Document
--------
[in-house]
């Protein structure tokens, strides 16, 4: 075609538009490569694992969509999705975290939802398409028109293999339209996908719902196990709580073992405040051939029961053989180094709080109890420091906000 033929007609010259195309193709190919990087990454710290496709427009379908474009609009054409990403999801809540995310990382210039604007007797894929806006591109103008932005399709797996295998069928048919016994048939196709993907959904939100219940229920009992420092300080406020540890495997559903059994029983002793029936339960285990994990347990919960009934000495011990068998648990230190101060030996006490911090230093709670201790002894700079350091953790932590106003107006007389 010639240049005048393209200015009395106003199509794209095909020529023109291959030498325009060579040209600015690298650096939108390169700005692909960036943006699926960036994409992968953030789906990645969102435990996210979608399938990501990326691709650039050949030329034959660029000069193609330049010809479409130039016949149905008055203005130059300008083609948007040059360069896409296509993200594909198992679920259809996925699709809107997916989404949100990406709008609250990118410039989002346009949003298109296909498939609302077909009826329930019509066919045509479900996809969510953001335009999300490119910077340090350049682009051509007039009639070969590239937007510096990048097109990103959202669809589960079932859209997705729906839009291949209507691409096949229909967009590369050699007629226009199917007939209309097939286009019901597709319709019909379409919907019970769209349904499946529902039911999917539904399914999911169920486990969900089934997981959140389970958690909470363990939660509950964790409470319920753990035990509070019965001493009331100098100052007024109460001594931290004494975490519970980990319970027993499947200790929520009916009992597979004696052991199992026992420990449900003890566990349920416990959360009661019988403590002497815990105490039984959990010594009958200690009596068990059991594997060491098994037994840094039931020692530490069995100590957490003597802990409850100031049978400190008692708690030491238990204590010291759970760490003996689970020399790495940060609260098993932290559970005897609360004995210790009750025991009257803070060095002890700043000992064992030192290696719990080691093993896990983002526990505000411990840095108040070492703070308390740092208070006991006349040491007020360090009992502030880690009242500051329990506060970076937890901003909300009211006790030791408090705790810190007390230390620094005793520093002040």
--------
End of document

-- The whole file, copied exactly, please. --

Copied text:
[in-house]
């Protein structure tokens, strides 16, 4: 075609538009490569694992969509999705975290939802398409028109293999339209996908719902196990709580073992405040051939029961053989180094709080109890420091906000 033929007609010259195309193709190919990087990454710290496709427009379908474009609009054409990403999801809540995310990382210039604007007797894929806006591109103008932005399709797996295998069928048919016994048939196709993907959904939100219940229920009992420092300080406020540890495997559903059994029983002793029936339960285990994990347990919960009934000495011990068998648990230190101060030996006490911090230093709670201790002894700079350091953790932590106003107006007389 010639240049005048393209200015009395106003199509794209095909020529023109291959030498325009060579040209600015690298650096939108390169700005692909960036943006699926960036994409992968953030789906990645969102435990996210979608399938990501990326691709650039050949030329034959660029000069193609330049010809479409130039016949149905008055203005130059300008083609948007040059360069896409296509993200594909198992679920259809996925699709809107997916989404949100990406709008609250990118410039989002346009949003298109296909498939609302077909009826329930019509066919045509479900996809969510953001335009999300490119910077340090350049682009051509007039009639070969590239937007510096990048097109990103959202669809589960079932859209997705729906839009291949209507691409096949229909967009590369050699007629226009199917007939209309097939286009019901597709319709019909379409919907019970769209349904499946529902039911999917539904399914999911169920486990969900089934997981959140389970958690909470363990939660509950964790409470319920753990035990509070019965001493009331100098100052007024109460001594931290004494975490519970980990319970027993499947200790929520009916009992597979004696052991199992026992420990449900003890566990349920416990959360009661019988403590002497815990105490039984959990010594009958200690009596068990059991594997060491098994037994840094039931020692530490069995100590957490003597802990409850100031049978400190008692708690030491238990204590010291759970760490003996689970020399790495940060609260098993932290559970005897609360004995210790009750025991009257803070060095002890700043000992064992030192290696719990080691093993896990983002526990505000411990840095108040070492703070308390740092208070006991006349040491007020360090009992502030880690009242500051329990506060970076937890901003909300009211006790030791408090705790810190007390230390620094005793520093002040």